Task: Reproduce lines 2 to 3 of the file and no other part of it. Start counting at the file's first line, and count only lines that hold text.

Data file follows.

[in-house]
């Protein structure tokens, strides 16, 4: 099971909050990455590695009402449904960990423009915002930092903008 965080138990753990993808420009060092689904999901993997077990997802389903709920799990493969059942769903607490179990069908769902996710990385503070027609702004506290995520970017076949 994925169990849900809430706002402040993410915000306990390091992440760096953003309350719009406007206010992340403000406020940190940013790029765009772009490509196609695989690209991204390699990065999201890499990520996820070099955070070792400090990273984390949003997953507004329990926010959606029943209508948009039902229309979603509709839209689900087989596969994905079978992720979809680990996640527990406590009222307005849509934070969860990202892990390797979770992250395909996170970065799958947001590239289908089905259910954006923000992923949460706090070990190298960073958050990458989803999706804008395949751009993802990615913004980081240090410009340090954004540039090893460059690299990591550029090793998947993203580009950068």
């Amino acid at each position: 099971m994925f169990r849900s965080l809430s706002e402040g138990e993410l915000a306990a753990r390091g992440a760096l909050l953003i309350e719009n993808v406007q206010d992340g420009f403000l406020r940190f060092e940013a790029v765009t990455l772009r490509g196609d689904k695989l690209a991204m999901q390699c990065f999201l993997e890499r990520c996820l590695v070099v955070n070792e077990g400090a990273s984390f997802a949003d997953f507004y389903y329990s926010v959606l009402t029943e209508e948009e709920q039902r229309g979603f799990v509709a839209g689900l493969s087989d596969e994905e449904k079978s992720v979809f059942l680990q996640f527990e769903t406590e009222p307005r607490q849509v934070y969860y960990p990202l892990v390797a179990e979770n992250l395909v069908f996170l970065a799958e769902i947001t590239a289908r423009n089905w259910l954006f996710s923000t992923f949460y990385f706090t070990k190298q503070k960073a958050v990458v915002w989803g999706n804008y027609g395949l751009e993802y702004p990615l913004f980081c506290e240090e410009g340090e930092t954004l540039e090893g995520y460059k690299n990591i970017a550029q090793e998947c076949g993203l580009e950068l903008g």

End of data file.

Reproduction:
């Protein structure tokens, strides 16, 4: 099971909050990455590695009402449904960990423009915002930092903008 965080138990753990993808420009060092689904999901993997077990997802389903709920799990493969059942769903607490179990069908769902996710990385503070027609702004506290995520970017076949 994925169990849900809430706002402040993410915000306990390091992440760096953003309350719009406007206010992340403000406020940190940013790029765009772009490509196609695989690209991204390699990065999201890499990520996820070099955070070792400090990273984390949003997953507004329990926010959606029943209508948009039902229309979603509709839209689900087989596969994905079978992720979809680990996640527990406590009222307005849509934070969860990202892990390797979770992250395909996170970065799958947001590239289908089905259910954006923000992923949460706090070990190298960073958050990458989803999706804008395949751009993802990615913004980081240090410009340090954004540039090893460059690299990591550029090793998947993203580009950068």
């Amino acid at each position: 099971m994925f169990r849900s965080l809430s706002e402040g138990e993410l915000a306990a753990r390091g992440a760096l909050l953003i309350e719009n993808v406007q206010d992340g420009f403000l406020r940190f060092e940013a790029v765009t990455l772009r490509g196609d689904k695989l690209a991204m999901q390699c990065f999201l993997e890499r990520c996820l590695v070099v955070n070792e077990g400090a990273s984390f997802a949003d997953f507004y389903y329990s926010v959606l009402t029943e209508e948009e709920q039902r229309g979603f799990v509709a839209g689900l493969s087989d596969e994905e449904k079978s992720v979809f059942l680990q996640f527990e769903t406590e009222p307005r607490q849509v934070y969860y960990p990202l892990v390797a179990e979770n992250l395909v069908f996170l970065a799958e769902i947001t590239a289908r423009n089905w259910l954006f996710s923000t992923f949460y990385f706090t070990k190298q503070k960073a958050v990458v915002w989803g999706n804008y027609g395949l751009e993802y702004p990615l913004f980081c506290e240090e410009g340090e930092t954004l540039e090893g995520y460059k690299n990591i970017a550029q090793e998947c076949g993203l580009e950068l903008g």